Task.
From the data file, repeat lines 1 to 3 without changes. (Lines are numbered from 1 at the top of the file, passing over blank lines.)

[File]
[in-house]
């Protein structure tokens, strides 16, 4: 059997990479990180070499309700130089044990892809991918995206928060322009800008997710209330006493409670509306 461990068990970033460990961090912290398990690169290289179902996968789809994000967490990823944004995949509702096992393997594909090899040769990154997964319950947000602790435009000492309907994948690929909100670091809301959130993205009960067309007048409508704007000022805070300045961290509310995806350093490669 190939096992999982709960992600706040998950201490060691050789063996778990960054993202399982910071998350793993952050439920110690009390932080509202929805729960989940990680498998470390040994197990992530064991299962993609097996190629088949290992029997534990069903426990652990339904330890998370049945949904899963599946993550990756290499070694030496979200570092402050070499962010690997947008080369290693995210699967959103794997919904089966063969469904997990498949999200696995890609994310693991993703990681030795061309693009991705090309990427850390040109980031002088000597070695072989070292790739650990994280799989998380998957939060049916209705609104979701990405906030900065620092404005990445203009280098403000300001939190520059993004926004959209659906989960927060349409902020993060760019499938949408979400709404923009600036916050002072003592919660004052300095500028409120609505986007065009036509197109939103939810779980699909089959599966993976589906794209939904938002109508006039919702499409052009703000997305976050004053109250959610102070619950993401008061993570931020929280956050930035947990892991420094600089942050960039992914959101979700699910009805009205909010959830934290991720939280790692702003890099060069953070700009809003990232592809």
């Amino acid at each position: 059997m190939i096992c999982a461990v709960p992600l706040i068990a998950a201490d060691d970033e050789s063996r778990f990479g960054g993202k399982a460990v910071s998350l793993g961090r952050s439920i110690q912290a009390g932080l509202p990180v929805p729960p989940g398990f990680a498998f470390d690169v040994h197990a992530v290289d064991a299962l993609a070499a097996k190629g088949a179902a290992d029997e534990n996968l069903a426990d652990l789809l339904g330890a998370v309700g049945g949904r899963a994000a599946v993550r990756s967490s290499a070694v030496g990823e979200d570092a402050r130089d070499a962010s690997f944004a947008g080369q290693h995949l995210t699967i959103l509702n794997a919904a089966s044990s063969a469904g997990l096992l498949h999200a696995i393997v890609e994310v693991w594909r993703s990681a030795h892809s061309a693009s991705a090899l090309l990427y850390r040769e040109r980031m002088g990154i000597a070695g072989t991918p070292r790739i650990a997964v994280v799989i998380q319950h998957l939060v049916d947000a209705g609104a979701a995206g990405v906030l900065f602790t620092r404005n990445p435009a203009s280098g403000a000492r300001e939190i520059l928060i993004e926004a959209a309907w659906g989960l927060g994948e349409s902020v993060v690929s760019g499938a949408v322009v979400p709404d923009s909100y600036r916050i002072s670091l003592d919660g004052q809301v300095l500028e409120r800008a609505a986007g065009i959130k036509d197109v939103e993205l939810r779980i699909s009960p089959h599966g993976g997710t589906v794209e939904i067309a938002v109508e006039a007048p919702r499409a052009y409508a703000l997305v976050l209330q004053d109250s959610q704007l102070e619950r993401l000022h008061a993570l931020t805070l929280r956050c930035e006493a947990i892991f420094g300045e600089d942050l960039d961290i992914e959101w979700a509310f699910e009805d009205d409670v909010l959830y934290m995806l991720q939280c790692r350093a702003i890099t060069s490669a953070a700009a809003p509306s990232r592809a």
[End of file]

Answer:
[in-house]
């Protein structure tokens, strides 16, 4: 059997990479990180070499309700130089044990892809991918995206928060322009800008997710209330006493409670509306 461990068990970033460990961090912290398990690169290289179902996968789809994000967490990823944004995949509702096992393997594909090899040769990154997964319950947000602790435009000492309907994948690929909100670091809301959130993205009960067309007048409508704007000022805070300045961290509310995806350093490669 190939096992999982709960992600706040998950201490060691050789063996778990960054993202399982910071998350793993952050439920110690009390932080509202929805729960989940990680498998470390040994197990992530064991299962993609097996190629088949290992029997534990069903426990652990339904330890998370049945949904899963599946993550990756290499070694030496979200570092402050070499962010690997947008080369290693995210699967959103794997919904089966063969469904997990498949999200696995890609994310693991993703990681030795061309693009991705090309990427850390040109980031002088000597070695072989070292790739650990994280799989998380998957939060049916209705609104979701990405906030900065620092404005990445203009280098403000300001939190520059993004926004959209659906989960927060349409902020993060760019499938949408979400709404923009600036916050002072003592919660004052300095500028409120609505986007065009036509197109939103939810779980699909089959599966993976589906794209939904938002109508006039919702499409052009703000997305976050004053109250959610102070619950993401008061993570931020929280956050930035947990892991420094600089942050960039992914959101979700699910009805009205909010959830934290991720939280790692702003890099060069953070700009809003990232592809």
């Amino acid at each position: 059997m190939i096992c999982a461990v709960p992600l706040i068990a998950a201490d060691d970033e050789s063996r778990f990479g960054g993202k399982a460990v910071s998350l793993g961090r952050s439920i110690q912290a009390g932080l509202p990180v929805p729960p989940g398990f990680a498998f470390d690169v040994h197990a992530v290289d064991a299962l993609a070499a097996k190629g088949a179902a290992d029997e534990n996968l069903a426990d652990l789809l339904g330890a998370v309700g049945g949904r899963a994000a599946v993550r990756s967490s290499a070694v030496g990823e979200d570092a402050r130089d070499a962010s690997f944004a947008g080369q290693h995949l995210t699967i959103l509702n794997a919904a089966s044990s063969a469904g997990l096992l498949h999200a696995i393997v890609e994310v693991w594909r993703s990681a030795h892809s061309a693009s991705a090899l090309l990427y850390r040769e040109r980031m002088g990154i000597a070695g072989t991918p070292r790739i650990a997964v994280v799989i998380q319950h998957l939060v049916d947000a209705g609104a979701a995206g990405v906030l900065f602790t620092r404005n990445p435009a203009s280098g403000a000492r300001e939190i520059l928060i993004e926004a959209a309907w659906g989960l927060g994948e349409s902020v993060v690929s760019g499938a949408v322009v979400p709404d923009s909100y600036r916050i002072s670091l003592d919660g004052q809301v300095l500028e409120r800008a609505a986007g065009i959130k036509d197109v939103e993205l939810r779980i699909s009960p089959h599966g993976g997710t589906v794209e939904i067309a938002v109508e006039a007048p919702r499409a052009y409508a703000l997305v976050l209330q004053d109250s959610q704007l102070e619950r993401l000022h008061a993570l931020t805070l929280r956050c930035e006493a947990i892991f420094g300045e600089d942050l960039d961290i992914e959101w979700a509310f699910e009805d009205d409670v909010l959830y934290m995806l991720q939280c790692r350093a702003i890099t060069s490669a953070a700009a809003p509306s990232r592809a």